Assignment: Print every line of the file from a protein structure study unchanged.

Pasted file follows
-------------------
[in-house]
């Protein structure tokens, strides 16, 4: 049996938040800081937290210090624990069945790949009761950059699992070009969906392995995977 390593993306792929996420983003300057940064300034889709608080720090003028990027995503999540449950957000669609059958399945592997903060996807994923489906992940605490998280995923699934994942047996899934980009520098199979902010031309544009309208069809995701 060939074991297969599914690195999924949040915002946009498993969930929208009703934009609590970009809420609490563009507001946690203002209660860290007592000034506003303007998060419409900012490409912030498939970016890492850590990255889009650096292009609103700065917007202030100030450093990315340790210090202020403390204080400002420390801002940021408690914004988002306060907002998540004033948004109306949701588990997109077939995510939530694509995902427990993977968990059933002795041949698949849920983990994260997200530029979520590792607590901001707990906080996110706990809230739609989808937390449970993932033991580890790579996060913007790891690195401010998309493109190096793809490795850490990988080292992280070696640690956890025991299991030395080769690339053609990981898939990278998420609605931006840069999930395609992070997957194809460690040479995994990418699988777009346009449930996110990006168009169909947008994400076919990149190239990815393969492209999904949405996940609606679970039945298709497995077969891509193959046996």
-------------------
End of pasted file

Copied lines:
[in-house]
């Protein structure tokens, strides 16, 4: 049996938040800081937290210090624990069945790949009761950059699992070009969906392995995977 390593993306792929996420983003300057940064300034889709608080720090003028990027995503999540449950957000669609059958399945592997903060996807994923489906992940605490998280995923699934994942047996899934980009520098199979902010031309544009309208069809995701 060939074991297969599914690195999924949040915002946009498993969930929208009703934009609590970009809420609490563009507001946690203002209660860290007592000034506003303007998060419409900012490409912030498939970016890492850590990255889009650096292009609103700065917007202030100030450093990315340790210090202020403390204080400002420390801002940021408690914004988002306060907002998540004033948004109306949701588990997109077939995510939530694509995902427990993977968990059933002795041949698949849920983990994260997200530029979520590792607590901001707990906080996110706990809230739609989808937390449970993932033991580890790579996060913007790891690195401010998309493109190096793809490795850490990988080292992280070696640690956890025991299991030395080769690339053609990981898939990278998420609605931006840069999930395609992070997957194809460690040479995994990418699988777009346009449930996110990006168009169909947008994400076919990149190239990815393969492209999904949405996940609606679970039945298709497995077969891509193959046996």